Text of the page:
Monday, September 10, 2012

We are surrounded by letters everywhere we look - Can you see them?

The third through fifth graders are beginning on a project that will take them through the next several week exploring urban environments for alphabetic letters through the eyes of photographer Abba Richman. I found a poster earlier in the summer with a composite of Richman's Alphabet photography in black and white and thought it would be a great start into our year with one of our main focuses being Structures. (You can see the poster that inspired this lesson and get a closer look at each of the letters of the alphabet, plus view a set of letters in color by going to, a photo sharing site on the Net. If you click on the PBase link above, it will take you directly to Abba Richman's poster. Click on The Alphabet in the bread crumbs at the top of his page to go back and view the rest of the alphabet photos.)

As an amateur/hobbyist photographer, I'm fascinated by the abstract, especially in black and white. I love looking at through the view finder at a 'big picture' in the world around me and seeing what sort of a snapshot of that bigger picture I can capture, bringing the details into closer view. This is what the students will be creating, only without an actual camera.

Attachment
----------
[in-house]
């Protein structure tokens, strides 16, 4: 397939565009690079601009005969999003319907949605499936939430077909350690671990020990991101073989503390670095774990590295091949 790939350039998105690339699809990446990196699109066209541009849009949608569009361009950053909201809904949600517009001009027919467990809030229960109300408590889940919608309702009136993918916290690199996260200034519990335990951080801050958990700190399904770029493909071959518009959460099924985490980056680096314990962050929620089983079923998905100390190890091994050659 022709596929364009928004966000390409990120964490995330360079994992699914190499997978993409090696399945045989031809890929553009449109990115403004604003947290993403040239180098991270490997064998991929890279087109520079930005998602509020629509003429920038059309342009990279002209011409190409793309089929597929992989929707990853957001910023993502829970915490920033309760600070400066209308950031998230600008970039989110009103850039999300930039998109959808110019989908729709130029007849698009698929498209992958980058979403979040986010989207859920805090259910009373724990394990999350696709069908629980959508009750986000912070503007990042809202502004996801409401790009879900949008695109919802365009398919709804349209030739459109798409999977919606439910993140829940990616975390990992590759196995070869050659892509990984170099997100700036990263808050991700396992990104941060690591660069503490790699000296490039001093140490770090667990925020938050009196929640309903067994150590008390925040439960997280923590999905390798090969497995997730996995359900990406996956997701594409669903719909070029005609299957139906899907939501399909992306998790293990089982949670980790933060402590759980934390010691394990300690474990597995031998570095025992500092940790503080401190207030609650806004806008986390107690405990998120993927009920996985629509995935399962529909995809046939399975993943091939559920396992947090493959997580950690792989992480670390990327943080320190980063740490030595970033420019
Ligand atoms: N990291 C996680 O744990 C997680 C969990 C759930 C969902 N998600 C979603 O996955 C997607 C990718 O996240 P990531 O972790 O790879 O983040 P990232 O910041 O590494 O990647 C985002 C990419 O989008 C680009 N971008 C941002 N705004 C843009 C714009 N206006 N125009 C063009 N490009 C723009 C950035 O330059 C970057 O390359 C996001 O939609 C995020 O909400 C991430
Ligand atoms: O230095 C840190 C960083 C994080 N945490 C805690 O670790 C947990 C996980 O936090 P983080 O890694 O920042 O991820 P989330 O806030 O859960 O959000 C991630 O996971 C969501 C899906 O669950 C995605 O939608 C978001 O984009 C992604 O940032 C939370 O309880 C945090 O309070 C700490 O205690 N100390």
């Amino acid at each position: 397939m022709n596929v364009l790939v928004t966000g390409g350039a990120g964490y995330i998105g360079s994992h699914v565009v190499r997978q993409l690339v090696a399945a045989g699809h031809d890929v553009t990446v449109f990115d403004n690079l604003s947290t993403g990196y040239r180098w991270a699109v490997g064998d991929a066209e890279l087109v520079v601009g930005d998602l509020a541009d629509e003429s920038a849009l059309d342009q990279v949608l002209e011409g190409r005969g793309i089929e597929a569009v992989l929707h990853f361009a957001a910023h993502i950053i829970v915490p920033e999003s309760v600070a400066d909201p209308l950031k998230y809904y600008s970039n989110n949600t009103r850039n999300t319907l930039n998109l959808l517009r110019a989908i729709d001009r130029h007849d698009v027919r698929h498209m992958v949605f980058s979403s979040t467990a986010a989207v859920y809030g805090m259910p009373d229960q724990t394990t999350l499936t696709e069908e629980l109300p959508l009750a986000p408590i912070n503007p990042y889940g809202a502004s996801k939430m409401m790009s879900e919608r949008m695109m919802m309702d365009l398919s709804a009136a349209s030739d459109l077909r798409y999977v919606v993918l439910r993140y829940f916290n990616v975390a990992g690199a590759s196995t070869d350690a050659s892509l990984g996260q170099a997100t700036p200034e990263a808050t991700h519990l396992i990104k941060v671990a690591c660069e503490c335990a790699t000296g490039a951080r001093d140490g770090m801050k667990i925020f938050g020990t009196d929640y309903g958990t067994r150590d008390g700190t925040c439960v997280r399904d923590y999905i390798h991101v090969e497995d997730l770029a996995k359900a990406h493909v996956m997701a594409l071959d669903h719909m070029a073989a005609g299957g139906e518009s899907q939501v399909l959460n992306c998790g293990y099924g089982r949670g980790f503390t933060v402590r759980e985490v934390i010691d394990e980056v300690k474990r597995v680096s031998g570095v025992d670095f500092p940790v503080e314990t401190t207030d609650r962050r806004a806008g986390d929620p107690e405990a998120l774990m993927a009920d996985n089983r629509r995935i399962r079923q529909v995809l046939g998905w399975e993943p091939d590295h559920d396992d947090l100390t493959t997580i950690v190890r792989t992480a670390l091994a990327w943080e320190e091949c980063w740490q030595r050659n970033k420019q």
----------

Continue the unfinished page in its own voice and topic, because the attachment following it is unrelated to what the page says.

We will be taking a look at Mr. Richman's photos and discussing all of the different materials that are in the photos, then mentally exploring our school to find alphabet pictures of our own. Then, while working in teams, we will be using different materials, like aluminum foil, wood pieces, felt, sand paper, craft foam, and plastic, to create a letter of the alphabet that mimics Richman's Alphabet photography. While we are exploring the different materials through team work, each student in the team will be responsible for their own material. The students will have to work together and communicate (just like engineers do) on how and where the materials are going to be in their picture.

Meanwhile, the Kindergarten through Second Grade students will be using the Engineering Design Process to create a cleaning machine like Dr. Seuss's 'The Cat in the Hat' had.


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